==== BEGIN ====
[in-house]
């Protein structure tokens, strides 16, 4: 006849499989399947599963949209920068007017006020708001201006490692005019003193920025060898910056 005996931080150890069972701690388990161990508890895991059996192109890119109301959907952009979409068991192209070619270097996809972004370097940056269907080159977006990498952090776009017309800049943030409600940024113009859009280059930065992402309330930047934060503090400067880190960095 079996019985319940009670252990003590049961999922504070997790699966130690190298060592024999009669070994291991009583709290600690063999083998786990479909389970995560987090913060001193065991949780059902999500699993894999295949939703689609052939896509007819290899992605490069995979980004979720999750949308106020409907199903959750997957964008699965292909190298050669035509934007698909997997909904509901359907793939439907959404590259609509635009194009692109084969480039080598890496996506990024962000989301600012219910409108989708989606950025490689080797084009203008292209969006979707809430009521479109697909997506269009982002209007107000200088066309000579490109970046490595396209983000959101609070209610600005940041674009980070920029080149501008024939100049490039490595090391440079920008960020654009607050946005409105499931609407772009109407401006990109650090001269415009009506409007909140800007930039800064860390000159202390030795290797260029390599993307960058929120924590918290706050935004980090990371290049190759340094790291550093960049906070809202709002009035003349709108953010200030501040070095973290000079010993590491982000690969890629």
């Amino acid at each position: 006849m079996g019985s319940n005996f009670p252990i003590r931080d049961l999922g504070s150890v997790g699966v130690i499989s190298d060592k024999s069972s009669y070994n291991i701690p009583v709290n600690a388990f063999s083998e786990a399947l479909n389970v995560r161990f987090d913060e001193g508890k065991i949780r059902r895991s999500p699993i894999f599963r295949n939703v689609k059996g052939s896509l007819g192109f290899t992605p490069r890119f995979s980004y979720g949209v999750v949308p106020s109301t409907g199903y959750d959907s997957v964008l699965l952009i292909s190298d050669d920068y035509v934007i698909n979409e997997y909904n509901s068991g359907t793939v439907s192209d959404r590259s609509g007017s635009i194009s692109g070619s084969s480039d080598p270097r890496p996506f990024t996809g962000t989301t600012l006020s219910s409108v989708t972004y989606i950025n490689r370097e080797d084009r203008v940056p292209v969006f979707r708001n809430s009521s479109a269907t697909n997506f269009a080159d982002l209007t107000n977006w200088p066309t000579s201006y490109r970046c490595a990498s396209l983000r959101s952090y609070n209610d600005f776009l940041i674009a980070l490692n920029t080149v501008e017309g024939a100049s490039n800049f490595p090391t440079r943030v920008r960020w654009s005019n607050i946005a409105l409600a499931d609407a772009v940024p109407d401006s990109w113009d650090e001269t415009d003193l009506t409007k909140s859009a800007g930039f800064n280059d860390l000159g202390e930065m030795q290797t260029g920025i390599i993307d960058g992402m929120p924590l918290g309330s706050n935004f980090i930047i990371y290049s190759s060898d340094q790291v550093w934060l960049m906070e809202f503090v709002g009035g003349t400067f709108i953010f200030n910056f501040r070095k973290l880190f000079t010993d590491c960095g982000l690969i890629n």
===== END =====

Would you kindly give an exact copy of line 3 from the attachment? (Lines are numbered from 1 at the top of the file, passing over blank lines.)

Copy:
């Amino acid at each position: 006849m079996g019985s319940n005996f009670p252990i003590r931080d049961l999922g504070s150890v997790g699966v130690i499989s190298d060592k024999s069972s009669y070994n291991i701690p009583v709290n600690a388990f063999s083998e786990a399947l479909n389970v995560r161990f987090d913060e001193g508890k065991i949780r059902r895991s999500p699993i894999f599963r295949n939703v689609k059996g052939s896509l007819g192109f290899t992605p490069r890119f995979s980004y979720g949209v999750v949308p106020s109301t409907g199903y959750d959907s997957v964008l699965l952009i292909s190298d050669d920068y035509v934007i698909n979409e997997y909904n509901s068991g359907t793939v439907s192209d959404r590259s609509g007017s635009i194009s692109g070619s084969s480039d080598p270097r890496p996506f990024t996809g962000t989301t600012l006020s219910s409108v989708t972004y989606i950025n490689r370097e080797d084009r203008v940056p292209v969006f979707r708001n809430s009521s479109a269907t697909n997506f269009a080159d982002l209007t107000n977006w200088p066309t000579s201006y490109r970046c490595a990498s396209l983000r959101s952090y609070n209610d600005f776009l940041i674009a980070l490692n920029t080149v501008e017309g024939a100049s490039n800049f490595p090391t440079r943030v920008r960020w654009s005019n607050i946005a409105l409600a499931d609407a772009v940024p109407d401006s990109w113009d650090e001269t415009d003193l009506t409007k909140s859009a800007g930039f800064n280059d860390l000159g202390e930065m030795q290797t260029g920025i390599i993307d960058g992402m929120p924590l918290g309330s706050n935004f980090i930047i990371y290049s190759s060898d340094q790291v550093w934060l960049m906070e809202f503090v709002g009035g003349t400067f709108i953010f200030n910056f501040r070095k973290l880190f000079t010993d590491c960095g982000l690969i890629n």